Not invented here! Oh, Canada!

Last week Ian, my video editor, and Barry, my Executive Producer, asked me to write them a couple of pages about what the Array Programming Language meant to me throughout my life. The idea is to tell the APL story from my very personal perspective, so that people can identify with the history and people involved.

My story begins, of course, with my father’s choice to join Ken Iverson at IBM and relocate his young family from Edmonton, Alberta, Canada to Mount Kisco, New York in 1966.

And guess what?  The forces that drove us so far from home are still in play today.  Lawyer, Suzanne Dingwall Williams writes this week: Is Canada the Worst Consumer of it’s Own Invention?

So, you see, you can look at APL’s sad fate in Canada today as not so much a failure inherent in the language itself, but something deeply part of our Canadian character.  “Go make a mountains of dough on Wall Street!  Not here!”  Brilliant. And yes, that’s sarcasm.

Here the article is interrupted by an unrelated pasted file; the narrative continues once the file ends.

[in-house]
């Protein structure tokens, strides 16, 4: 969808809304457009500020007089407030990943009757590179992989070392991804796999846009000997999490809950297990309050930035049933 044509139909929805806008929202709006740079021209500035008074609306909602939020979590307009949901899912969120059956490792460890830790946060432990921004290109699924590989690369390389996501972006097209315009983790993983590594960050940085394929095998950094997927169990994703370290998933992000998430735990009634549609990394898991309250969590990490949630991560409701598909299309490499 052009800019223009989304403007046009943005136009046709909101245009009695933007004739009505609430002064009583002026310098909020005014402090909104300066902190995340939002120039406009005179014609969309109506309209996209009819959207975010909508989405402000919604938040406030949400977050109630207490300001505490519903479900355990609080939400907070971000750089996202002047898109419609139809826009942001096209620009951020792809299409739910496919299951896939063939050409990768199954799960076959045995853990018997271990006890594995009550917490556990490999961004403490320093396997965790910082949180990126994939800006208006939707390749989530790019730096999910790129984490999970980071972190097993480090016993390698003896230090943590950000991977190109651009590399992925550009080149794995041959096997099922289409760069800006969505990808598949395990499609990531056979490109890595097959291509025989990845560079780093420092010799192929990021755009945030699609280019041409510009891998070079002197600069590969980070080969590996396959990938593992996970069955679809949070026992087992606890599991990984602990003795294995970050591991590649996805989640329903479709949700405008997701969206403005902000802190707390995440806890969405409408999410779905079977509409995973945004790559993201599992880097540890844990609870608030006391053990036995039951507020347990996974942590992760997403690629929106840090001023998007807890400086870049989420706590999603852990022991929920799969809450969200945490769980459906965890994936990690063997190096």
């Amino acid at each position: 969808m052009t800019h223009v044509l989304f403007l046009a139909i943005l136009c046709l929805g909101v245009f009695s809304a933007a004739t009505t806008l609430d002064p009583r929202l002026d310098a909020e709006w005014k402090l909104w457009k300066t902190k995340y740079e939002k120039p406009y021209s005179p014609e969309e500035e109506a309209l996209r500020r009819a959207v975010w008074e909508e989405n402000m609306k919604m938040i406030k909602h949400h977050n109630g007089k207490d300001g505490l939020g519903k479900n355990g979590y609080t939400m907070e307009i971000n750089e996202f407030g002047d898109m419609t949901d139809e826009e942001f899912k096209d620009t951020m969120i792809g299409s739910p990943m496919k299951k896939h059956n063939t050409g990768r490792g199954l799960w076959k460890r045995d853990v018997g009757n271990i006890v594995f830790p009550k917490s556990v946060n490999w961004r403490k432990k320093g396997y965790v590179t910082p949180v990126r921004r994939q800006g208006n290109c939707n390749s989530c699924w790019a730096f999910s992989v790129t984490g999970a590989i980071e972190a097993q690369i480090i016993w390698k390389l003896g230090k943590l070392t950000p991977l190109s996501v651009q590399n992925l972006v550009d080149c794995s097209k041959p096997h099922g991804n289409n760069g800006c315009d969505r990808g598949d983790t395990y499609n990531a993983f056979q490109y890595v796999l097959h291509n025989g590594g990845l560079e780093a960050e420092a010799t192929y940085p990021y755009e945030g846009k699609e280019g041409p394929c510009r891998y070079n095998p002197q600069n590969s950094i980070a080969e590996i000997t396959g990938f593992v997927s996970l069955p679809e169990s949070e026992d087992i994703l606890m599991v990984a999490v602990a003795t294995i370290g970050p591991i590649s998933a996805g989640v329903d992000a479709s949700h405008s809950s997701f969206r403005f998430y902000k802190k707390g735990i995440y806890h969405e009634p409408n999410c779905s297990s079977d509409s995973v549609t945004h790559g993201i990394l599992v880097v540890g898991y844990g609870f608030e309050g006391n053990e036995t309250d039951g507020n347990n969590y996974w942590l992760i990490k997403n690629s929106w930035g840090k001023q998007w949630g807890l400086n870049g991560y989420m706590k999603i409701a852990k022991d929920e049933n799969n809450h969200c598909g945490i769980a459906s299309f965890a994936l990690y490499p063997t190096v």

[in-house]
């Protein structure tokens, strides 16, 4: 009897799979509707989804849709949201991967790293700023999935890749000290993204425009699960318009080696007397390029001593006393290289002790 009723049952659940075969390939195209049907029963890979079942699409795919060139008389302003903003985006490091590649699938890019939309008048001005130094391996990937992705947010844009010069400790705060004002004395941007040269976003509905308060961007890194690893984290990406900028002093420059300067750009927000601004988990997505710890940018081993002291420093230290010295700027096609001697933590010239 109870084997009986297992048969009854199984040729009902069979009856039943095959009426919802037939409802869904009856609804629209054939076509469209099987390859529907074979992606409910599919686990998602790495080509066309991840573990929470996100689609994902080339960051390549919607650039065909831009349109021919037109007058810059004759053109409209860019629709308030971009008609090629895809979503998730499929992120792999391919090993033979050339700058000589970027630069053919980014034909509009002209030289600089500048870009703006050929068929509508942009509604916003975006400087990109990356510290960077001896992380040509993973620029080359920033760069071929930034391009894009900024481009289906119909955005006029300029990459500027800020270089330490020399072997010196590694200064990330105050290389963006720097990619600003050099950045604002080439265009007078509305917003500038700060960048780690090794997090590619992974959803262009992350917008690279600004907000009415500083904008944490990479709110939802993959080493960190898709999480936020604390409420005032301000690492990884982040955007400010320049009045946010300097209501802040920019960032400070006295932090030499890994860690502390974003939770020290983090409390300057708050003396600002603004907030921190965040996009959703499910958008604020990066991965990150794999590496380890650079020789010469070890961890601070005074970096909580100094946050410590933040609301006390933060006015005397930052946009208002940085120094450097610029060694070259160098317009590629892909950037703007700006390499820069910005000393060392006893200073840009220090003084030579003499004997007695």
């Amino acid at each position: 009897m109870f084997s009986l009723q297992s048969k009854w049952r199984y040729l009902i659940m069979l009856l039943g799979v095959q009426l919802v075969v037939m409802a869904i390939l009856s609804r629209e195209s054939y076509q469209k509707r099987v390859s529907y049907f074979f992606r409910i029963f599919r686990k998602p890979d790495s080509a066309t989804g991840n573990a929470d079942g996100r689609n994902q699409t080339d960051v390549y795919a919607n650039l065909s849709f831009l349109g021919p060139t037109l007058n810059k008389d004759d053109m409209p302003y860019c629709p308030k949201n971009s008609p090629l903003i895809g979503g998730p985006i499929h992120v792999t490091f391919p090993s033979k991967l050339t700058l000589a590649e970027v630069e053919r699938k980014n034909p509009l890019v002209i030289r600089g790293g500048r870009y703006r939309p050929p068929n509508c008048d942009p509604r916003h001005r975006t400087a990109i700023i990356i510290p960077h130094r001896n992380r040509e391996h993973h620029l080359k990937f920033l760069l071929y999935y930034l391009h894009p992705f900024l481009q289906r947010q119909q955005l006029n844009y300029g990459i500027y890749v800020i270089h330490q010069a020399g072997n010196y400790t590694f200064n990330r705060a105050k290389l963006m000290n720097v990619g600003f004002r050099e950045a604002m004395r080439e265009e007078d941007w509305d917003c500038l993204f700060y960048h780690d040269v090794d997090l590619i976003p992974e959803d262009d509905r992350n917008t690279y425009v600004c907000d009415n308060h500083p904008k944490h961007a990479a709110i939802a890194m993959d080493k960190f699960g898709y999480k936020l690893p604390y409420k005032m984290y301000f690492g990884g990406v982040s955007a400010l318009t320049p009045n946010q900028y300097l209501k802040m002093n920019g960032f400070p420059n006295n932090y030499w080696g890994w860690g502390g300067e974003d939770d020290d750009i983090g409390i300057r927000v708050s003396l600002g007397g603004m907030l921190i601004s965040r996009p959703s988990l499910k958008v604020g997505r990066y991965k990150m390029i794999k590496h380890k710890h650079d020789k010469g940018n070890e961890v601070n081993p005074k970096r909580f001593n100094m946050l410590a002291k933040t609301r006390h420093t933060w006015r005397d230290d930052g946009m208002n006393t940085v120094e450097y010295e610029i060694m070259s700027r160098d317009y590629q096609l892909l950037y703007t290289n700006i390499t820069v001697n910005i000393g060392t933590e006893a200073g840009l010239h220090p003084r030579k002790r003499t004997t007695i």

I know most of you reading are from outside of Canada, and when I speak about my story being the quintessential Canadian story, it draws blank looks.  But here it is… the world can thank Canada for driving away it’s brightest and thereby turning us into World Citizens.  And I say this without malice.

P.S. Now Ian and Barry want me to draw a family tree of all the APL related languages.  Come to think of it, Alex Bochannek, APL’s currator at The Computer History Museum in Silicon Valley asked me for the same thing a year and a half ago. Time to get on that! You APLers out there, will help. Yes?


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